Guest Blogger – Amy Constant,
Elementary Teacher, Fox Road Elementary,
Raleigh, North Carolina,
Member – NEED Teacher Advisory Board.
There is another glorious snow day and second quarter report cards are finished, so it is time to dig into planning. This quarter, the science unit is ecosystems. Understandably, NEED doesn’t have a huge selection of biology-specific materials. However, NEED is still going to play a part in my planning. Thankfully, I know that I can trust NEED materials to be updated, nonbiased, and accurate.
Food chains are a big part of this unit, so I can pull information and visuals on energy flow and on photosynthesis. In our talks about producers, we can bring in information on biomass, showing that plants do more than provide food for animals. An enrichment project for some students will be to look at how fossil fuels are made, using the NEED website to do research.
Science isn’t the only subject that I will pull NEED resources in planning. In literacy, my students are supposed to identify various text structures (CC RI5.5) in nonfiction text. It is challenging to find resources at different reading levels that have a variety of text structure. Just open the Infobooks – different levels, different text structures within the same document, and high interest level. Best of all, they are all a free, easy, download!
I was just introduced to a new piece that I hadn’t used before, The Peak Oil Game. What a great way to cover economy, supply and demand, use of resources, students working as teams and problem-solving; all while students learn about oil drilling. Although I’ve already covered economy this year, I am going to pull this in as a review or a way to integrate economy with limited resources.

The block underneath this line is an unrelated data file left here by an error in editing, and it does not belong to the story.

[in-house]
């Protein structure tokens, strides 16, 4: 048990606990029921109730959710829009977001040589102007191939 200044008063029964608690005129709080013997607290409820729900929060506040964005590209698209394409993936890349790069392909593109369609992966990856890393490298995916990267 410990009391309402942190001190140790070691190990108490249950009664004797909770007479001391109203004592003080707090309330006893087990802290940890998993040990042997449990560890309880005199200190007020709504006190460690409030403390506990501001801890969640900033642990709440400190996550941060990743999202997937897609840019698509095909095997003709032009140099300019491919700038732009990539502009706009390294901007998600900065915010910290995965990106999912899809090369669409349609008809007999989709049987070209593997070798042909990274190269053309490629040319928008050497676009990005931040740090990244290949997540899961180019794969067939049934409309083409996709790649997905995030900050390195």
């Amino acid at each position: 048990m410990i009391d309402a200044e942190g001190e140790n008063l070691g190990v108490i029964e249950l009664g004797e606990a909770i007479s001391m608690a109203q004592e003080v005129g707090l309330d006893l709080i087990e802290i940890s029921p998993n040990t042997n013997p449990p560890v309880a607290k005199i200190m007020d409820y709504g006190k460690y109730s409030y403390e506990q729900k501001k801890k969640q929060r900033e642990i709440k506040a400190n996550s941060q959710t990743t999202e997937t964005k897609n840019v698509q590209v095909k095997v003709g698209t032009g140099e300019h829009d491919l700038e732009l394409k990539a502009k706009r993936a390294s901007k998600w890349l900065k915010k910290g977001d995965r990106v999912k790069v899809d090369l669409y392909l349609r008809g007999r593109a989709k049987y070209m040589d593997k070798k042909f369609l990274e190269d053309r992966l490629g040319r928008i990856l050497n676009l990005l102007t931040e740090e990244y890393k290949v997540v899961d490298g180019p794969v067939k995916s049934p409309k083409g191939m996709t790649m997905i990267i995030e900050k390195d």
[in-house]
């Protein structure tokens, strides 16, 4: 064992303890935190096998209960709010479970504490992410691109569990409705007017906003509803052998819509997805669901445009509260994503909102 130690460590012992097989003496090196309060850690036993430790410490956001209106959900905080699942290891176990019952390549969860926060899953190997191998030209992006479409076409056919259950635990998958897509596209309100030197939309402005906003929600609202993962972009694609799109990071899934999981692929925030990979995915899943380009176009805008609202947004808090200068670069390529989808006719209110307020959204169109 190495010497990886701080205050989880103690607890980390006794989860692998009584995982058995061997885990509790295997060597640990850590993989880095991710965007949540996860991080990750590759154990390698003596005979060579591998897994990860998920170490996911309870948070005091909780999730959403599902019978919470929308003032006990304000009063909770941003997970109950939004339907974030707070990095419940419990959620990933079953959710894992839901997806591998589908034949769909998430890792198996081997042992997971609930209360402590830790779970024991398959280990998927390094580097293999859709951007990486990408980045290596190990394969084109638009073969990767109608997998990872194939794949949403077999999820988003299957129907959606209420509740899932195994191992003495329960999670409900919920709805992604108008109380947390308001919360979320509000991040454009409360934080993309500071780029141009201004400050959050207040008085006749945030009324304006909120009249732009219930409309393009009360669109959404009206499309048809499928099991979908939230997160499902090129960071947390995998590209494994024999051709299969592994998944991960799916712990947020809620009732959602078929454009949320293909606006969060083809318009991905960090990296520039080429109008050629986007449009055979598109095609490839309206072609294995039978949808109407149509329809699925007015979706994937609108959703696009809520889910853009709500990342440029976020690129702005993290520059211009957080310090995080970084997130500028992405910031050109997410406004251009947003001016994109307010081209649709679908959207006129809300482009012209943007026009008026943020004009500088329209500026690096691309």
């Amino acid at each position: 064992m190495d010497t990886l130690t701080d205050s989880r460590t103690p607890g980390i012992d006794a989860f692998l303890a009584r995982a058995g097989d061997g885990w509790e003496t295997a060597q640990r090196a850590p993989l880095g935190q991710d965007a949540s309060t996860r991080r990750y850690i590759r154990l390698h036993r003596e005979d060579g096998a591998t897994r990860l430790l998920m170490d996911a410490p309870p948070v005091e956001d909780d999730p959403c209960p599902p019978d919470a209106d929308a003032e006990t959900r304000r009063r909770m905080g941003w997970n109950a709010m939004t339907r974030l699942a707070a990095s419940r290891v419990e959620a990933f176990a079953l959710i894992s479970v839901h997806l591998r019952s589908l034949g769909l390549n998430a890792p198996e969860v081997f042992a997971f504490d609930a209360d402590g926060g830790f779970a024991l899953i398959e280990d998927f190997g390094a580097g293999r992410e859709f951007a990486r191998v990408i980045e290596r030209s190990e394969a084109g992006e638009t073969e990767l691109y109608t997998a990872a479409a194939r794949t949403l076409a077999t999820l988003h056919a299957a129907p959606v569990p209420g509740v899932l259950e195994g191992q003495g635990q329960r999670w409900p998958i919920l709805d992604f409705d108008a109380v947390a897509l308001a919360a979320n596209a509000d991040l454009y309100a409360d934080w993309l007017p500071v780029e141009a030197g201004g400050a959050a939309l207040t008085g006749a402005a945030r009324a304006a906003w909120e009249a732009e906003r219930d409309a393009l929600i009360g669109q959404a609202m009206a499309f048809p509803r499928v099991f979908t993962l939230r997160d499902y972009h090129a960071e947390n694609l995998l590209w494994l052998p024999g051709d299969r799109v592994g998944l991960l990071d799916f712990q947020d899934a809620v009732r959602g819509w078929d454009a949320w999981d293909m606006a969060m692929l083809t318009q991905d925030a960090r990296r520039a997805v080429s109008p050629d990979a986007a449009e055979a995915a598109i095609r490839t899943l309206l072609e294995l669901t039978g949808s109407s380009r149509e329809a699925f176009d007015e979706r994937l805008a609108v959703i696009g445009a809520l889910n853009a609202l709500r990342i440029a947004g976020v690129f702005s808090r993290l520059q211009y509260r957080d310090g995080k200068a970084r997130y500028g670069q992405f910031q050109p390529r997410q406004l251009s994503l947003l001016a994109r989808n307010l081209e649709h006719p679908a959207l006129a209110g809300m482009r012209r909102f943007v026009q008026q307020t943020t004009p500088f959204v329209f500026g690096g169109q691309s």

Even when NEED materials aren’t a part of a lesson, NEED is present. The “kids teaching kids” approach, that NEED has been promoting for over 30 years, is embedded throughout my classroom. In math, we have student leaders start the class with a problem of the day, and leaders at each table who review homework. Students are put in mixed ability groups for all projects, so they can assist one another. For many of our topics, students become the experts, and then teach their classmates. I am happy to move from the Sage to the Guide.
Next quarter, when I move into motion and design, NEED will easily slide in as a focused curriculum – so much so that I won’t be able to use it all!